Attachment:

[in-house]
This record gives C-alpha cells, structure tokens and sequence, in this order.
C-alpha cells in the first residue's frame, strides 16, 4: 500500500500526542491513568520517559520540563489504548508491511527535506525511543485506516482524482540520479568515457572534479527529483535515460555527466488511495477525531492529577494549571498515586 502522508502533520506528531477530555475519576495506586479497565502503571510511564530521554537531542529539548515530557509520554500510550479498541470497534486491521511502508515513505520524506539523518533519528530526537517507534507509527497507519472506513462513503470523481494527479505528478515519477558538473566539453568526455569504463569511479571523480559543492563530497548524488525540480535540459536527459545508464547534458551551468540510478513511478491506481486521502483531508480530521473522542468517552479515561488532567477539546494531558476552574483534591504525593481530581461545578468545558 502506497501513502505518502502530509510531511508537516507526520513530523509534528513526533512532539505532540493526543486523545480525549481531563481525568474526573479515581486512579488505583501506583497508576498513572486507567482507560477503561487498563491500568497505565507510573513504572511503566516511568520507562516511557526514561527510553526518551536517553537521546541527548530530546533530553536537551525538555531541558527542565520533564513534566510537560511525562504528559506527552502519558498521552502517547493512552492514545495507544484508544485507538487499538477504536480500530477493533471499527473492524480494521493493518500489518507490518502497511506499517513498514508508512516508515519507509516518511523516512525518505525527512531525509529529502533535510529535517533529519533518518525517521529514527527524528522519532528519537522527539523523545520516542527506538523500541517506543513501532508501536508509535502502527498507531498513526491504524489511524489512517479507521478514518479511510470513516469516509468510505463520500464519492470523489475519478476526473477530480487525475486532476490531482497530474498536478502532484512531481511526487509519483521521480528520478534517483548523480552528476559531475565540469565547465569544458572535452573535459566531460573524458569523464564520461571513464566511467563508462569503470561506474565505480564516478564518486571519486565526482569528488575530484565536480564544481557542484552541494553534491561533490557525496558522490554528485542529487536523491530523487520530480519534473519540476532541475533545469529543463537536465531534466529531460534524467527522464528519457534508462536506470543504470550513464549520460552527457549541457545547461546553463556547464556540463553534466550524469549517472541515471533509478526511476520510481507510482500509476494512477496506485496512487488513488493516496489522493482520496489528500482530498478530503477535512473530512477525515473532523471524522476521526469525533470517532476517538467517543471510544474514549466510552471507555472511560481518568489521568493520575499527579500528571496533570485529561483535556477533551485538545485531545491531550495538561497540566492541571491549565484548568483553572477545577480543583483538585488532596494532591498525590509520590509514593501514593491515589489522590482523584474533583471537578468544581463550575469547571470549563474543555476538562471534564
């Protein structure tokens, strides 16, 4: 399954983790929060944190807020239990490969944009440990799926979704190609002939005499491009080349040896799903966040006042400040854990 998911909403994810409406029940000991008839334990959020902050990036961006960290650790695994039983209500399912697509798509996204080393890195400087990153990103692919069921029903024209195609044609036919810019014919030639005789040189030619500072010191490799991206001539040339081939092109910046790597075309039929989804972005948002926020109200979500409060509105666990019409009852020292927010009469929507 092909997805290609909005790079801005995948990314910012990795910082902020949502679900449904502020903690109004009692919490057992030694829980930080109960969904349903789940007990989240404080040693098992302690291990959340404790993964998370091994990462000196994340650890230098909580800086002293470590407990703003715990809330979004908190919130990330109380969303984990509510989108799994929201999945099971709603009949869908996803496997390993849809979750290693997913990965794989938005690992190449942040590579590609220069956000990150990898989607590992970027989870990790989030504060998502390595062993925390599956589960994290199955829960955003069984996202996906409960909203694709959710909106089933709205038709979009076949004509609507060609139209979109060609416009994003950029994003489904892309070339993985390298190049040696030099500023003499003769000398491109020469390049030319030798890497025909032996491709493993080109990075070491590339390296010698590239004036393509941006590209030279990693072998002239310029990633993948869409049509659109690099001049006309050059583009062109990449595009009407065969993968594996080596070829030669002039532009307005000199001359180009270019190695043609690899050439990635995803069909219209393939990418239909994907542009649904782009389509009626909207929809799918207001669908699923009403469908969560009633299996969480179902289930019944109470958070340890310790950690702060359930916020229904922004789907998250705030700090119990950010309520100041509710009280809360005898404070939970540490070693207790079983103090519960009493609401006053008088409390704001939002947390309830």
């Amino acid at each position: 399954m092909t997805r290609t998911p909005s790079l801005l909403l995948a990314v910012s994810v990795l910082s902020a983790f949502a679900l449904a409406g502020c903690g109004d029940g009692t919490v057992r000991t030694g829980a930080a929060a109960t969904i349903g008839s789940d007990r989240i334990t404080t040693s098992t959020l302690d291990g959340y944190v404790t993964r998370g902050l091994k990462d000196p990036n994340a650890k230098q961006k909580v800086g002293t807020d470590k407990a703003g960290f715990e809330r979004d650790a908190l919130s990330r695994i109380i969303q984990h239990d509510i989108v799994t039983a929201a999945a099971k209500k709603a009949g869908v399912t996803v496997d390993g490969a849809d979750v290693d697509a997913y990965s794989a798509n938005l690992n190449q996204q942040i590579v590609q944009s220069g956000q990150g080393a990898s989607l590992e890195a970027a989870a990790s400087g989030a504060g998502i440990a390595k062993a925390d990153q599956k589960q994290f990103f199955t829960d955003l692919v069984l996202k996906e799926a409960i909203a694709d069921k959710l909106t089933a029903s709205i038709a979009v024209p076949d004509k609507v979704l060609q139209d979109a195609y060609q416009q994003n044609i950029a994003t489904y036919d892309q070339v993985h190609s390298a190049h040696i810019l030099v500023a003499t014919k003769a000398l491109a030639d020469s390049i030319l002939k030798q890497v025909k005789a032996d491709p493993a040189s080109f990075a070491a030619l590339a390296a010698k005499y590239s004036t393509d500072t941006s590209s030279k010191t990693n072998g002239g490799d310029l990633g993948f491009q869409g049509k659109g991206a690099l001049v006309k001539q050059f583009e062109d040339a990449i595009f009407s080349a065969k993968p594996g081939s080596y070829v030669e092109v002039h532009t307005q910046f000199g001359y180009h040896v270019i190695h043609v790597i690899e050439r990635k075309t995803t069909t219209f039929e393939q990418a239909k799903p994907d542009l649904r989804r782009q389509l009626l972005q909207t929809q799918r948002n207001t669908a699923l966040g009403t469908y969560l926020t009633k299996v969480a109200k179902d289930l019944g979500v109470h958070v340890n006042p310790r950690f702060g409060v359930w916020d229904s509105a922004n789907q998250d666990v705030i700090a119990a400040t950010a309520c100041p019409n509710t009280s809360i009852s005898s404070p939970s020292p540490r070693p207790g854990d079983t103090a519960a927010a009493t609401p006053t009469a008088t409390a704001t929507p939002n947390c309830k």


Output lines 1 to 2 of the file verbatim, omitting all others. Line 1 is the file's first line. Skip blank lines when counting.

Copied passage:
[in-house]
This record gives C-alpha cells, structure tokens and sequence, in this order.